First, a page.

There is a significant push on selling insurance products through mainstream retailers. Their foray into insurance is a calculated move that relies heavily on the established reputation of these retailers to provide convenience and savings in commoditised household goods.
It’s a tactic popular with banks as they design products that will try to cater for all financial of their customers, and thereby, keep them ‘in house’.
So what’s the difference between insurance brokers and the direct sellers?
Both earn a commission from the placement of cover with the insurer. The product the client receives is only as good as the results when it’s needed at the time of a claim. The role of the insurance broker is to provide professional, advice-based service that represents the client’s best interests. The broker has a suite of product options available depending on clients’ circumstances, cover requirements and affordability.
The direct market relies on promoting a cheaper product as the bottom line. This is heavily supported by mass media advertising that keeps the subject matter in their campaigns light on detail and high on entertainment value – think of domesticated aliens, man folding underwear at counter, French girl struggling with Aussie accent, happy customers portrayed by actors etc. The product is deliberately made cheaper by using strict acceptance criteria and restricting policy coverage and benefits.
A recent study by Vero Insurance surveyed business owners as to why they prefer to deal with a broker. A common theme in the feedback was that a broker would see many claim scenarios and may be able to suggest the most appropriate cover based on previous experiences. This gave business owners more confidence rather than trying to understand the complexities themselves.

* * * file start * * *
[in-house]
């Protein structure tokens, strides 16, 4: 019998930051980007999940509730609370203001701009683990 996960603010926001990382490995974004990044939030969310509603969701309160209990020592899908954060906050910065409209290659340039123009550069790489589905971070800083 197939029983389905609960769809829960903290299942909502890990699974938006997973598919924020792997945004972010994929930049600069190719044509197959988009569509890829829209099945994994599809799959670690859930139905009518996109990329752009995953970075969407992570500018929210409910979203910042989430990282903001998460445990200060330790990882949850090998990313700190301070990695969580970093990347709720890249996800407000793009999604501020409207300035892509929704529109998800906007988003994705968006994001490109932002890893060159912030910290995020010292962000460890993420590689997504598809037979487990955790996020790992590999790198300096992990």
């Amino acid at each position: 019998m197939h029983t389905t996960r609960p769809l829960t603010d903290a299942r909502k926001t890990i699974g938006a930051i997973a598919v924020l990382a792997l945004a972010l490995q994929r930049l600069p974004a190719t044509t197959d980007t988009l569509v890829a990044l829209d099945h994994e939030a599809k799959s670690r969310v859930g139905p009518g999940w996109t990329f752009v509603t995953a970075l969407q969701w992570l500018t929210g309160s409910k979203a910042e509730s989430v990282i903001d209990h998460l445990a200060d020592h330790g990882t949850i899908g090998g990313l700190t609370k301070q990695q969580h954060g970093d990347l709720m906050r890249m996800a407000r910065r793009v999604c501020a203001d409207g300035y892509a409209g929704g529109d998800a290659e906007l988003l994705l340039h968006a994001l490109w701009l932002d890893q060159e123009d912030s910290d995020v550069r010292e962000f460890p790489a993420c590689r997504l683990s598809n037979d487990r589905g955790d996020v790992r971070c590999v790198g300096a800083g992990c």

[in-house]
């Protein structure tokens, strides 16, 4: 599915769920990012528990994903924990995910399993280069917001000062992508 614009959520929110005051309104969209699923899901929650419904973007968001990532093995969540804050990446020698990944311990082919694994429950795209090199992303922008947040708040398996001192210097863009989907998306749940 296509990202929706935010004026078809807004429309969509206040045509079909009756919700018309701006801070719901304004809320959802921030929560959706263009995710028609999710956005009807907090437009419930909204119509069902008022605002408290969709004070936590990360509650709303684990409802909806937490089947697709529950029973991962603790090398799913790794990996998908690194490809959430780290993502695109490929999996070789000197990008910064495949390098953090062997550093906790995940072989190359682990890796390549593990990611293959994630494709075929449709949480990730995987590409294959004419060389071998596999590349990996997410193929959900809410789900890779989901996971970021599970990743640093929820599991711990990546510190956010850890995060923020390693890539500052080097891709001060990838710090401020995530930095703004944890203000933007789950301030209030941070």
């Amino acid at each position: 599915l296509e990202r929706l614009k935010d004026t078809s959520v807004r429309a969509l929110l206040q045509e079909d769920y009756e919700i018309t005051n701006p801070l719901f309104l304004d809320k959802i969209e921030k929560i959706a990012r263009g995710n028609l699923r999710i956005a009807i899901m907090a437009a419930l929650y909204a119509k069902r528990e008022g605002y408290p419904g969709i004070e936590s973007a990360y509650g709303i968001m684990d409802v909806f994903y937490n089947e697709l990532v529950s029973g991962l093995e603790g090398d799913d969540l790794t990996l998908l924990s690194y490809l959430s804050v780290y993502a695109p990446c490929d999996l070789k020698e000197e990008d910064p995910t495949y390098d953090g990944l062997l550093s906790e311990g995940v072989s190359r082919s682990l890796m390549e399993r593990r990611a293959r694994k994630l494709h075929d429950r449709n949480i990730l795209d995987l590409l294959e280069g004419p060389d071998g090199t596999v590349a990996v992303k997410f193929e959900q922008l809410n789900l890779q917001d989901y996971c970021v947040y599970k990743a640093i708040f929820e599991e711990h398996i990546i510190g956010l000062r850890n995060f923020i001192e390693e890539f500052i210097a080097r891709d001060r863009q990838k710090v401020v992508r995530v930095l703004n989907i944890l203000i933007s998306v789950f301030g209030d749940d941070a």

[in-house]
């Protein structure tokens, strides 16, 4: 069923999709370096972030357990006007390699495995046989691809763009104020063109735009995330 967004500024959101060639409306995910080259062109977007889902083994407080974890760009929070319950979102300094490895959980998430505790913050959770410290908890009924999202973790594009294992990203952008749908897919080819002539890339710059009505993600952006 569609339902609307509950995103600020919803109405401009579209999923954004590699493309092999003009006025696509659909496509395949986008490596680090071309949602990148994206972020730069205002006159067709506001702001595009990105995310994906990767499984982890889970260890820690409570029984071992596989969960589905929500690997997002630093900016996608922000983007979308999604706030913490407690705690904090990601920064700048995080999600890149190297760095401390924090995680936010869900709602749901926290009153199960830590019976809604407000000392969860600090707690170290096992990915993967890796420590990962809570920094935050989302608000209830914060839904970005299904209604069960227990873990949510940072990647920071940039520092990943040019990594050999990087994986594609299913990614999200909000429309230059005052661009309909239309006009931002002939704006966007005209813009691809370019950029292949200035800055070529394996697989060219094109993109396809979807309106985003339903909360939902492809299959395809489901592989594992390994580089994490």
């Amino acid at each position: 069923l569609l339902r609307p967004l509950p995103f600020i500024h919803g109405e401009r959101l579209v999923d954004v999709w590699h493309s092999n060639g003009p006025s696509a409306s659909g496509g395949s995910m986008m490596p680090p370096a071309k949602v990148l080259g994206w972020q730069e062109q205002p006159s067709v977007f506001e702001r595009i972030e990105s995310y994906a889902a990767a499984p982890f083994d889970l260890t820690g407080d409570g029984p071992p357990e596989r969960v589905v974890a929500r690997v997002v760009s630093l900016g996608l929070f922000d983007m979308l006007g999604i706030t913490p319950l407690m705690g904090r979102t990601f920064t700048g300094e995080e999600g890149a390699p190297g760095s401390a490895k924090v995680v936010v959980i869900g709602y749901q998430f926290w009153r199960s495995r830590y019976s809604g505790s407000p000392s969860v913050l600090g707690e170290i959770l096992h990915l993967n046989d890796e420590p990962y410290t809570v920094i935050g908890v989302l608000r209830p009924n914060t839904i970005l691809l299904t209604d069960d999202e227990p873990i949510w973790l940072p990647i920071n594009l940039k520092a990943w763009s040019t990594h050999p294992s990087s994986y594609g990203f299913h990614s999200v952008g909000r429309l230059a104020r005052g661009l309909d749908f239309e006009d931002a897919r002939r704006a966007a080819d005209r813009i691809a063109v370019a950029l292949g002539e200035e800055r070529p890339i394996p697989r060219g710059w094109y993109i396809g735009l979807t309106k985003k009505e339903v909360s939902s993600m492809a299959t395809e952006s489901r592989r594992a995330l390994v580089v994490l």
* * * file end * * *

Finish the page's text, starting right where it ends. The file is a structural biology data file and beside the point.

An important factor in any insurance buying decision should be how claims are settled. Brokers often recommend insurers based on their ability to provide excellent claims service. Insurance contracts and claim settlements can be complex and having professional guidance through the process is invaluable. Policy wordings often have limits, sub limits, conditions and exclusions that can potentially create situations where confusion reigns and the insurance industry is perceived as untrustworthy and deceitful.
The broker has the ability and responsibility to eliminate this confusion and provide the most suitable product for the clients’ needs.
If price is ever the single most important criterion in the insurance buying decision, then there can be benefits in using direct market insurers. However, always bear in mind that when price is optimised, the quality of cover usually suffers. Cheaper policies have strict acceptance criteria and the retailers’ call centre consultants have scripts to follow. The highly regimented and efficient transaction process is designed to deal with the large volume of phone calls. Closing the deal is likely to be the number one priority.